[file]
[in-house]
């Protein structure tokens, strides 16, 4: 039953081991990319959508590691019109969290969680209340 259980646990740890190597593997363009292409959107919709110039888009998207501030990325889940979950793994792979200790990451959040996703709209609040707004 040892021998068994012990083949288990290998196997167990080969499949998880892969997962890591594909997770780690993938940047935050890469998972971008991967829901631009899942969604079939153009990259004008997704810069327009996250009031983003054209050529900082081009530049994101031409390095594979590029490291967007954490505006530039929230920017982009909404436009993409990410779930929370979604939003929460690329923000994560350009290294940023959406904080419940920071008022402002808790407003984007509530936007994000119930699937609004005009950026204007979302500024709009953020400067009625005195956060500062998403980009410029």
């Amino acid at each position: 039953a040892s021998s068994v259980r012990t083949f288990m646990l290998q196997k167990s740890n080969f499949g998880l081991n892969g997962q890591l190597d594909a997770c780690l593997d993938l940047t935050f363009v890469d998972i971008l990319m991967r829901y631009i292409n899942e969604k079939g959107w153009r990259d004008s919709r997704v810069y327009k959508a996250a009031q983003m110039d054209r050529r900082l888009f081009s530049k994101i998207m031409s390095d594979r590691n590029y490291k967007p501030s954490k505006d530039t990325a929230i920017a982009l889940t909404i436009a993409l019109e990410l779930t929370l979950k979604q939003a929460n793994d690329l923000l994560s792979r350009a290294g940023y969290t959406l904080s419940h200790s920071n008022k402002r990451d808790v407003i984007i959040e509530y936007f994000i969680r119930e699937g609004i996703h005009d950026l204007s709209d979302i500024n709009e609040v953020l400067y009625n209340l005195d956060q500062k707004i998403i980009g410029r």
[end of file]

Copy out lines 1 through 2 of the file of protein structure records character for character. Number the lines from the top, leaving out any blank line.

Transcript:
[in-house]
């Protein structure tokens, strides 16, 4: 039953081991990319959508590691019109969290969680209340 259980646990740890190597593997363009292409959107919709110039888009998207501030990325889940979950793994792979200790990451959040996703709209609040707004 040892021998068994012990083949288990290998196997167990080969499949998880892969997962890591594909997770780690993938940047935050890469998972971008991967829901631009899942969604079939153009990259004008997704810069327009996250009031983003054209050529900082081009530049994101031409390095594979590029490291967007954490505006530039929230920017982009909404436009993409990410779930929370979604939003929460690329923000994560350009290294940023959406904080419940920071008022402002808790407003984007509530936007994000119930699937609004005009950026204007979302500024709009953020400067009625005195956060500062998403980009410029």